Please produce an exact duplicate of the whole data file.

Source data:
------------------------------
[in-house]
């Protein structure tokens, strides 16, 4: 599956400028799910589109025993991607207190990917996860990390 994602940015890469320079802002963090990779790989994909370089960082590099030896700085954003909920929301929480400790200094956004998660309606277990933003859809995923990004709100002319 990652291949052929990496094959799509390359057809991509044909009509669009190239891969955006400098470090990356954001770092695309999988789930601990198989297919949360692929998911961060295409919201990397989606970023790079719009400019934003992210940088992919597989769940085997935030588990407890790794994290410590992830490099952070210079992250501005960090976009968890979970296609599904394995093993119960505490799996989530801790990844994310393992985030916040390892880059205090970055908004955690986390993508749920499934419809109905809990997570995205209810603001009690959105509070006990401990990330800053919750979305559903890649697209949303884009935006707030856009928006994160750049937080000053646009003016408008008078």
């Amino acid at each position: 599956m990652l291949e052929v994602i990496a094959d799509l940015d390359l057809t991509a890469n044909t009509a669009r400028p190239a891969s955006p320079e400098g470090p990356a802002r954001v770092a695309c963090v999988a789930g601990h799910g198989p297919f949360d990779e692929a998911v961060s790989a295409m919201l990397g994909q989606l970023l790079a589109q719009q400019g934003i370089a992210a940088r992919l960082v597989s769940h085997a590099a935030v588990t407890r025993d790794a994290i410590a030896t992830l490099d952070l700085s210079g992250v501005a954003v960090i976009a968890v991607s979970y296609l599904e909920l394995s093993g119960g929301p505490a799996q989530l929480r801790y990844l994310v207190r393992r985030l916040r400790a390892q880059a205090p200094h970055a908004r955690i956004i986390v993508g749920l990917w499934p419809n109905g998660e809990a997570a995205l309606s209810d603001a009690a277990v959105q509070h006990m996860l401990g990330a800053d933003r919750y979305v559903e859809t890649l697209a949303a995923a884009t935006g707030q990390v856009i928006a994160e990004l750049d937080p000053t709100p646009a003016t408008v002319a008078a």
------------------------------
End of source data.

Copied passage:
[in-house]
């Protein structure tokens, strides 16, 4: 599956400028799910589109025993991607207190990917996860990390 994602940015890469320079802002963090990779790989994909370089960082590099030896700085954003909920929301929480400790200094956004998660309606277990933003859809995923990004709100002319 990652291949052929990496094959799509390359057809991509044909009509669009190239891969955006400098470090990356954001770092695309999988789930601990198989297919949360692929998911961060295409919201990397989606970023790079719009400019934003992210940088992919597989769940085997935030588990407890790794994290410590992830490099952070210079992250501005960090976009968890979970296609599904394995093993119960505490799996989530801790990844994310393992985030916040390892880059205090970055908004955690986390993508749920499934419809109905809990997570995205209810603001009690959105509070006990401990990330800053919750979305559903890649697209949303884009935006707030856009928006994160750049937080000053646009003016408008008078």
């Amino acid at each position: 599956m990652l291949e052929v994602i990496a094959d799509l940015d390359l057809t991509a890469n044909t009509a669009r400028p190239a891969s955006p320079e400098g470090p990356a802002r954001v770092a695309c963090v999988a789930g601990h799910g198989p297919f949360d990779e692929a998911v961060s790989a295409m919201l990397g994909q989606l970023l790079a589109q719009q400019g934003i370089a992210a940088r992919l960082v597989s769940h085997a590099a935030v588990t407890r025993d790794a994290i410590a030896t992830l490099d952070l700085s210079g992250v501005a954003v960090i976009a968890v991607s979970y296609l599904e909920l394995s093993g119960g929301p505490a799996q989530l929480r801790y990844l994310v207190r393992r985030l916040r400790a390892q880059a205090p200094h970055a908004r955690i956004i986390v993508g749920l990917w499934p419809n109905g998660e809990a997570a995205l309606s209810d603001a009690a277990v959105q509070h006990m996860l401990g990330a800053d933003r919750y979305v559903e859809t890649l697209a949303a995923a884009t935006g707030q990390v856009i928006a994160e990004l750049d937080p000053t709100p646009a003016t408008v002319a008078a």